FDA (May 25, 1989). "Oral Contraceptives; Patient Package Insert Requirement". Fed Regist 54 (100): 22585–8. 
  45. ^ Planned Parenthood: Birth Control Pill
  46. ^ a b "History of Schering AG". Ernst Schering Foundation. Retrieved 2007-12-05. [dead link]
  47. ^ Scientific magazine about 50 years the pill
  48. ^ English art about the misunderstanding about the discoverer of the correct composition
  49. ^ Mears E (November 4, 1961). "Clinical trials of oral contraceptives". Br Med J 2 (5261): 1179–83. doi:10.1136/bmj.2.5261.1179. PMC 1970272. PMID 14471934. 
  50. ^ Eckstein P, Waterhouse JA, Bond GM, Mills WG, Sandilands DM, Shotton DM (November 4, 1961). "The Birmingham oral contraceptive trial". Br Med J 2 (5261): 1172–9. doi:10.1136/bmj.2.5261.1172. PMC 1970253. PMID 13889122. 
  51. ^ a b Pullen D (October 20, 1962). "'Conovid-E' as an oral contraceptive". Br Med J 2 (5311): 1016–9. doi:10.1136/bmj.2.5311.1016. PMC 1926317. PMID 13972503. 
  52. ^ a b Mears E, Grant EC (July 14, 1962). "'Anovlar' as an oral contraceptive". Br Med J 2 (5297): 75–9. doi:10.1136/bmj.2.5297.75. PMC 1925289. PMID 14471933. 
  53. ^ "Annotations: Pill at F.P.A. clinics". Br Med J 2 (5258): 1009. October 14, 1961. doi:10.1136/bmj.2.3490.1009. PMC 1970146. PMID 20789252. 
    "Medical news: Oral contraceptives and the F.P.A.". Br Med J 2 (5258): 1032. October 14, 1961. doi:10.1136/bmj.2.5258.1032. PMC 1970195.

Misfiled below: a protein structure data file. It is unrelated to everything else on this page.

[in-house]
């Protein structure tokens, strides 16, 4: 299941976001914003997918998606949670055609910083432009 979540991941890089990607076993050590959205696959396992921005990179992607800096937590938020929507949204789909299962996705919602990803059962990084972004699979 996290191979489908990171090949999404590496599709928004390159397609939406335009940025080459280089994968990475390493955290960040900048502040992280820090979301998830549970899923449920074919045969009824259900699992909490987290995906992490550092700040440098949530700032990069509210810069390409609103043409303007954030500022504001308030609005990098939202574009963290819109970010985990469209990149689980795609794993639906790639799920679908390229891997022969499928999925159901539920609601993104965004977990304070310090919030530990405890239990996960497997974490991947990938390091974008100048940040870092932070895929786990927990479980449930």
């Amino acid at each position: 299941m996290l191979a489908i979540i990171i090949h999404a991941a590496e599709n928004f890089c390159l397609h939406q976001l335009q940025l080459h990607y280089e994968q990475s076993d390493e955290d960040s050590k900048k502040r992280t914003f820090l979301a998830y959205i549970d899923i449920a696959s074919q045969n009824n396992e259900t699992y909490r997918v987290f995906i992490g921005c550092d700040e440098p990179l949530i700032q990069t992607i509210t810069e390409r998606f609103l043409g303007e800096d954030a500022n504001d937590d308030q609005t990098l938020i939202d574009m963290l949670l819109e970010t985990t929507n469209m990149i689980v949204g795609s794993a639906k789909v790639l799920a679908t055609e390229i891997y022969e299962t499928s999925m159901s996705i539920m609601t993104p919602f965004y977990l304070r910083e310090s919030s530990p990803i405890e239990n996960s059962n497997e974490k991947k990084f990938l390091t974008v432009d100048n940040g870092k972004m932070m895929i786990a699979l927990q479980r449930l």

54. ^ "Medical News: Contraceptive Pill". Br Med J 2 (5266): 1584. December 9, 1961. doi:10.1136/bmj.2.5266.1584. PMC 1970619. 
    "Subsidizing birth control". Time 78 (24): p. 55. December 15, 1961.,9171,827091,00.html. 
  55. ^ Dourlen Rollier, AV (1972). "Contraception: yes, but". Fertilite, orthogenie 4 (4): 185–8. PMID 12306278. 
  56. ^ "The Aids Generation: the pill takes priority?". Science Actualities. 2000. Retrieved 2006-09-07. 
  57. ^ "Djerassi on birth control in Japan - abortion 'yes,' pill 'no'" (Press release). Stanford University News Service. 96-14-02. Retrieved 2006-08-23. 
  58. ^ Organon (November 2001). "Mercilon SPC (Summary of Product Characteristics". Retrieved 2007-04-07. 
  59. ^ Stacey, Dawn. Birth Control Pills. Retrieved July 20, 2009.
  60. ^ "US Patent:Oral contraceptive:Patent 6451778 Issued on September 17, 2002 Estimated Expiration Date: July 2, 2017.". PatentStorm LLC. Retrieved 2010-11-19. 
  61. ^ Serge Herceberg; Paul Preziosi; Pilar Galan. "Iron deficiency in Europe". Public Health Nutrition: 4(2B): 537–545. Retrieved 2010-11-19. 
  62. ^ Gladwell, Malcolm (2000-03-10). "John Rock's Error". The New Yorker. Retrieved 2009-02-04. 
  63. ^ "FDA Approves Seasonale Oral Contraceptivel". 2003-09-25. Archived from the original on 2006-10-07. Retrieved 2006-11-09.